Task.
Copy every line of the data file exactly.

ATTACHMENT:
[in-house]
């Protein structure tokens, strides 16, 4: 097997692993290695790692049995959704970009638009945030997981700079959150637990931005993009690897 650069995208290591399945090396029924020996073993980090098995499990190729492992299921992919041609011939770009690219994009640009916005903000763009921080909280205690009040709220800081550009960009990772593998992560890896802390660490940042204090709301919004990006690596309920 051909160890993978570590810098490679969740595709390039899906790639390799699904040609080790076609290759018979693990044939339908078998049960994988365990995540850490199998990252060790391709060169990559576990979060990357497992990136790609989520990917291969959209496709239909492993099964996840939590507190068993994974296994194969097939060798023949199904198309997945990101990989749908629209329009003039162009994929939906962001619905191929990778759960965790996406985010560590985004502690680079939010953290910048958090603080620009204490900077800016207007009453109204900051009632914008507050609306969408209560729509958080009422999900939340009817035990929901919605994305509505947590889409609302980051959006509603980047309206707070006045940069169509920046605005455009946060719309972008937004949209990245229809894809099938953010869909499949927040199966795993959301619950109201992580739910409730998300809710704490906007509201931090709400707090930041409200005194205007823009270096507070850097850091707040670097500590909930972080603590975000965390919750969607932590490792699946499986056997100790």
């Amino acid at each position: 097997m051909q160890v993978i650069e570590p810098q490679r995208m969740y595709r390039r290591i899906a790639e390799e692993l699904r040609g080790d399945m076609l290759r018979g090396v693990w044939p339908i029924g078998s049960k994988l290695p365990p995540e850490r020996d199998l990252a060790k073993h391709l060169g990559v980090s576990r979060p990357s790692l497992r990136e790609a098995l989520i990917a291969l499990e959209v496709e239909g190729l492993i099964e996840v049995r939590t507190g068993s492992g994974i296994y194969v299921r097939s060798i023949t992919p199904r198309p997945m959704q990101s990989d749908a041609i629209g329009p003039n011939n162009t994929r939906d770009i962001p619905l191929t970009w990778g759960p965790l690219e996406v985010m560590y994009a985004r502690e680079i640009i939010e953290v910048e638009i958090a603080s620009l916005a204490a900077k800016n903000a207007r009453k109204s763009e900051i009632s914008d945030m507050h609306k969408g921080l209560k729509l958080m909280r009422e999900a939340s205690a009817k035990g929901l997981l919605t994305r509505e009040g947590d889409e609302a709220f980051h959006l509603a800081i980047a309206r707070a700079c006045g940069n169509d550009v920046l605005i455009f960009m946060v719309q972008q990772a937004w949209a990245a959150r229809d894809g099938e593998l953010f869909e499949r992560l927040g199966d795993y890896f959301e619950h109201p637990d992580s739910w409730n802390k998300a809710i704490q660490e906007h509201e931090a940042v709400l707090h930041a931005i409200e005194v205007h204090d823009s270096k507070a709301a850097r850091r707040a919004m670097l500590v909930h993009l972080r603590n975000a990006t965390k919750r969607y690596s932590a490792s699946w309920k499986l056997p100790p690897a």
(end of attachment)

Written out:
[in-house]
């Protein structure tokens, strides 16, 4: 097997692993290695790692049995959704970009638009945030997981700079959150637990931005993009690897 650069995208290591399945090396029924020996073993980090098995499990190729492992299921992919041609011939770009690219994009640009916005903000763009921080909280205690009040709220800081550009960009990772593998992560890896802390660490940042204090709301919004990006690596309920 051909160890993978570590810098490679969740595709390039899906790639390799699904040609080790076609290759018979693990044939339908078998049960994988365990995540850490199998990252060790391709060169990559576990979060990357497992990136790609989520990917291969959209496709239909492993099964996840939590507190068993994974296994194969097939060798023949199904198309997945990101990989749908629209329009003039162009994929939906962001619905191929990778759960965790996406985010560590985004502690680079939010953290910048958090603080620009204490900077800016207007009453109204900051009632914008507050609306969408209560729509958080009422999900939340009817035990929901919605994305509505947590889409609302980051959006509603980047309206707070006045940069169509920046605005455009946060719309972008937004949209990245229809894809099938953010869909499949927040199966795993959301619950109201992580739910409730998300809710704490906007509201931090709400707090930041409200005194205007823009270096507070850097850091707040670097500590909930972080603590975000965390919750969607932590490792699946499986056997100790």
């Amino acid at each position: 097997m051909q160890v993978i650069e570590p810098q490679r995208m969740y595709r390039r290591i899906a790639e390799e692993l699904r040609g080790d399945m076609l290759r018979g090396v693990w044939p339908i029924g078998s049960k994988l290695p365990p995540e850490r020996d199998l990252a060790k073993h391709l060169g990559v980090s576990r979060p990357s790692l497992r990136e790609a098995l989520i990917a291969l499990e959209v496709e239909g190729l492993i099964e996840v049995r939590t507190g068993s492992g994974i296994y194969v299921r097939s060798i023949t992919p199904r198309p997945m959704q990101s990989d749908a041609i629209g329009p003039n011939n162009t994929r939906d770009i962001p619905l191929t970009w990778g759960p965790l690219e996406v985010m560590y994009a985004r502690e680079i640009i939010e953290v910048e638009i958090a603080s620009l916005a204490a900077k800016n903000a207007r009453k109204s763009e900051i009632s914008d945030m507050h609306k969408g921080l209560k729509l958080m909280r009422e999900a939340s205690a009817k035990g929901l997981l919605t994305r509505e009040g947590d889409e609302a709220f980051h959006l509603a800081i980047a309206r707070a700079c006045g940069n169509d550009v920046l605005i455009f960009m946060v719309q972008q990772a937004w949209a990245a959150r229809d894809g099938e593998l953010f869909e499949r992560l927040g199966d795993y890896f959301e619950h109201p637990d992580s739910w409730n802390k998300a809710i704490q660490e906007h509201e931090a940042v709400l707090h930041a931005i409200e005194v205007h204090d823009s270096k507070a709301a850097r850091r707040a919004m670097l500590v909930h993009l972080r603590n975000a990006t965390k919750r969607y690596s932590a490792s699946w309920k499986l056997p100790p690897a």